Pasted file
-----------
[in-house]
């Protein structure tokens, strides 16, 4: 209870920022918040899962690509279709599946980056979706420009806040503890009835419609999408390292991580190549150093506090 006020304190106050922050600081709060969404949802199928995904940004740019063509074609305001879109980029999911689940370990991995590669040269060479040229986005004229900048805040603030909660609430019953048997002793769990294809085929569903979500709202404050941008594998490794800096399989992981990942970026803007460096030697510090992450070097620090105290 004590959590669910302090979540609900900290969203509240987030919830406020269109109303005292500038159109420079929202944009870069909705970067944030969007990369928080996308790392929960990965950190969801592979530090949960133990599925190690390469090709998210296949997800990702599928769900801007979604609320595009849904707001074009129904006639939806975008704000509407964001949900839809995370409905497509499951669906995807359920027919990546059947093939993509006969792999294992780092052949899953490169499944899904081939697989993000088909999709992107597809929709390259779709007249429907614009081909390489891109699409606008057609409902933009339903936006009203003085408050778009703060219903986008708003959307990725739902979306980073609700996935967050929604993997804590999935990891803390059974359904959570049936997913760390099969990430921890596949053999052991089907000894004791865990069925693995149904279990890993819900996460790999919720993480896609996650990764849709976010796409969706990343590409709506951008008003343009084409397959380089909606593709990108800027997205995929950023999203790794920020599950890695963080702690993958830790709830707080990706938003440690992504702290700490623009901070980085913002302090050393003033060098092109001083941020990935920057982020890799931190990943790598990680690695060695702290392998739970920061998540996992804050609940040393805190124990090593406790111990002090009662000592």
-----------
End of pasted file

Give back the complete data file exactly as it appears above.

[in-house]
């Protein structure tokens, strides 16, 4: 209870920022918040899962690509279709599946980056979706420009806040503890009835419609999408390292991580190549150093506090 006020304190106050922050600081709060969404949802199928995904940004740019063509074609305001879109980029999911689940370990991995590669040269060479040229986005004229900048805040603030909660609430019953048997002793769990294809085929569903979500709202404050941008594998490794800096399989992981990942970026803007460096030697510090992450070097620090105290 004590959590669910302090979540609900900290969203509240987030919830406020269109109303005292500038159109420079929202944009870069909705970067944030969007990369928080996308790392929960990965950190969801592979530090949960133990599925190690390469090709998210296949997800990702599928769900801007979604609320595009849904707001074009129904006639939806975008704000509407964001949900839809995370409905497509499951669906995807359920027919990546059947093939993509006969792999294992780092052949899953490169499944899904081939697989993000088909999709992107597809929709390259779709007249429907614009081909390489891109699409606008057609409902933009339903936006009203003085408050778009703060219903986008708003959307990725739902979306980073609700996935967050929604993997804590999935990891803390059974359904959570049936997913760390099969990430921890596949053999052991089907000894004791865990069925693995149904279990890993819900996460790999919720993480896609996650990764849709976010796409969706990343590409709506951008008003343009084409397959380089909606593709990108800027997205995929950023999203790794920020599950890695963080702690993958830790709830707080990706938003440690992504702290700490623009901070980085913002302090050393003033060098092109001083941020990935920057982020890799931190990943790598990680690695060695702290392998739970920061998540996992804050609940040393805190124990090593406790111990002090009662000592």